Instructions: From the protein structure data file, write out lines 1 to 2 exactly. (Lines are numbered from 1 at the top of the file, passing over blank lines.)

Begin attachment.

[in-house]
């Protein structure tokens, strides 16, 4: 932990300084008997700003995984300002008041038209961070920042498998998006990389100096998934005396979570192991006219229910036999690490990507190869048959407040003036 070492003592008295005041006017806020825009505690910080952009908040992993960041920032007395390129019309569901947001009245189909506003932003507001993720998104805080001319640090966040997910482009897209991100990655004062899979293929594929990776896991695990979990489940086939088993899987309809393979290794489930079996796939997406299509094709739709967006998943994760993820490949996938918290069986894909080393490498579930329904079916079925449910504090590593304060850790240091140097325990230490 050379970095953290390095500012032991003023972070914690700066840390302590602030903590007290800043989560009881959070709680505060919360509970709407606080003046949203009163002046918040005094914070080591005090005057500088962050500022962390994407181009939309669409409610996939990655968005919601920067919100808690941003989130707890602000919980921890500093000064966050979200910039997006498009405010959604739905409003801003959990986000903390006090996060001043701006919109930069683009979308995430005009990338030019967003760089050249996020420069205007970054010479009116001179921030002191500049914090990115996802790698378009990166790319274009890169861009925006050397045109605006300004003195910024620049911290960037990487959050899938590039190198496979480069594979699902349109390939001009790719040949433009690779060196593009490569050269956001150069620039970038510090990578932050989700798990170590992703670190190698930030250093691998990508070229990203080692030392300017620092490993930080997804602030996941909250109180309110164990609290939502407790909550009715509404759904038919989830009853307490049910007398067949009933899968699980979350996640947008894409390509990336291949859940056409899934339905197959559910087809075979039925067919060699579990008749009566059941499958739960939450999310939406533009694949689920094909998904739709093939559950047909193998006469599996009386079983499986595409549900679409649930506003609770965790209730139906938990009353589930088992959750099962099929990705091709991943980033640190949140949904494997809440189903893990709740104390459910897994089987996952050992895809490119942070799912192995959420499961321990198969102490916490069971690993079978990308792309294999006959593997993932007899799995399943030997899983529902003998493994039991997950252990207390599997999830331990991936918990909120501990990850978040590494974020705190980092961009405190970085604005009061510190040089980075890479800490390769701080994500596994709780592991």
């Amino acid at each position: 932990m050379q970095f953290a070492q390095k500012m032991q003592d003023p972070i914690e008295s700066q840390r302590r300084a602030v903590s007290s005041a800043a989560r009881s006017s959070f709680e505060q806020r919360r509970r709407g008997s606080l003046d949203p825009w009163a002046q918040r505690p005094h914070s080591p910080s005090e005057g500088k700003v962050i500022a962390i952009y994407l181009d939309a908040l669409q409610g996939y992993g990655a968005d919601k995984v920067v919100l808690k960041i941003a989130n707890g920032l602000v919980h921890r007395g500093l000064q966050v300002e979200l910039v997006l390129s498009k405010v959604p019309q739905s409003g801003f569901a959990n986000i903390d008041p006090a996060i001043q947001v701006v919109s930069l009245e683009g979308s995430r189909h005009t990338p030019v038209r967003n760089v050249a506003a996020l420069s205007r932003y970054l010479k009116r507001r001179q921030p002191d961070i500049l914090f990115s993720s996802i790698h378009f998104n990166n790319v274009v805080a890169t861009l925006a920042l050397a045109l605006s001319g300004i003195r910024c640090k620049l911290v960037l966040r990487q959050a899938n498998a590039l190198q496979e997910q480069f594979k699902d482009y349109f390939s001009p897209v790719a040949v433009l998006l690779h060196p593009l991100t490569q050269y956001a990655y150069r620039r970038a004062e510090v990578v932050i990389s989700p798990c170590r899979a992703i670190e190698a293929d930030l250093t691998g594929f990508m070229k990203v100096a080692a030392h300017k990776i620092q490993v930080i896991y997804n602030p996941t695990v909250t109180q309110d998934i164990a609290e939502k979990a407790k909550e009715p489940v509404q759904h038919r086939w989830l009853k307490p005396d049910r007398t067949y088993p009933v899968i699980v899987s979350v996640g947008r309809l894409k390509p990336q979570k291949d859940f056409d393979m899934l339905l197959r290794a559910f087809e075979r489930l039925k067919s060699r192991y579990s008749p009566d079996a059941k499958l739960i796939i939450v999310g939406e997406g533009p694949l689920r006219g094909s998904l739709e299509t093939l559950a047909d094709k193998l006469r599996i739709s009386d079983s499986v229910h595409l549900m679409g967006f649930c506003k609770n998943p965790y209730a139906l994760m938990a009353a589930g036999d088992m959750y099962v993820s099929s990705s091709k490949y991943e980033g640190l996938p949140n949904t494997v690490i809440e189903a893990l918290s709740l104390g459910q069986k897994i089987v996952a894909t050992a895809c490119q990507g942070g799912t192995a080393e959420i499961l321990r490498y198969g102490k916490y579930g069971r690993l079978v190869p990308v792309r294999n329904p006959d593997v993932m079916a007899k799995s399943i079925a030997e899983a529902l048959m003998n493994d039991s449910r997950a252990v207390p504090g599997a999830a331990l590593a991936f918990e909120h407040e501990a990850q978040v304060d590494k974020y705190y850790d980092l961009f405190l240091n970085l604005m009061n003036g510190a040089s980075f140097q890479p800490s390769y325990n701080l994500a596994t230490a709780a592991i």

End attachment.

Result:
[in-house]
């Protein structure tokens, strides 16, 4: 932990300084008997700003995984300002008041038209961070920042498998998006990389100096998934005396979570192991006219229910036999690490990507190869048959407040003036 070492003592008295005041006017806020825009505690910080952009908040992993960041920032007395390129019309569901947001009245189909506003932003507001993720998104805080001319640090966040997910482009897209991100990655004062899979293929594929990776896991695990979990489940086939088993899987309809393979290794489930079996796939997406299509094709739709967006998943994760993820490949996938918290069986894909080393490498579930329904079916079925449910504090590593304060850790240091140097325990230490 050379970095953290390095500012032991003023972070914690700066840390302590602030903590007290800043989560009881959070709680505060919360509970709407606080003046949203009163002046918040005094914070080591005090005057500088962050500022962390994407181009939309669409409610996939990655968005919601920067919100808690941003989130707890602000919980921890500093000064966050979200910039997006498009405010959604739905409003801003959990986000903390006090996060001043701006919109930069683009979308995430005009990338030019967003760089050249996020420069205007970054010479009116001179921030002191500049914090990115996802790698378009990166790319274009890169861009925006050397045109605006300004003195910024620049911290960037990487959050899938590039190198496979480069594979699902349109390939001009790719040949433009690779060196593009490569050269956001150069620039970038510090990578932050989700798990170590992703670190190698930030250093691998990508070229990203080692030392300017620092490993930080997804602030996941909250109180309110164990609290939502407790909550009715509404759904038919989830009853307490049910007398067949009933899968699980979350996640947008894409390509990336291949859940056409899934339905197959559910087809075979039925067919060699579990008749009566059941499958739960939450999310939406533009694949689920094909998904739709093939559950047909193998006469599996009386079983499986595409549900679409649930506003609770965790209730139906938990009353589930088992959750099962099929990705091709991943980033640190949140949904494997809440189903893990709740104390459910897994089987996952050992895809490119942070799912192995959420499961321990198969102490916490069971690993079978990308792309294999006959593997993932007899799995399943030997899983529902003998493994039991997950252990207390599997999830331990991936918990909120501990990850978040590494974020705190980092961009405190970085604005009061510190040089980075890479800490390769701080994500596994709780592991």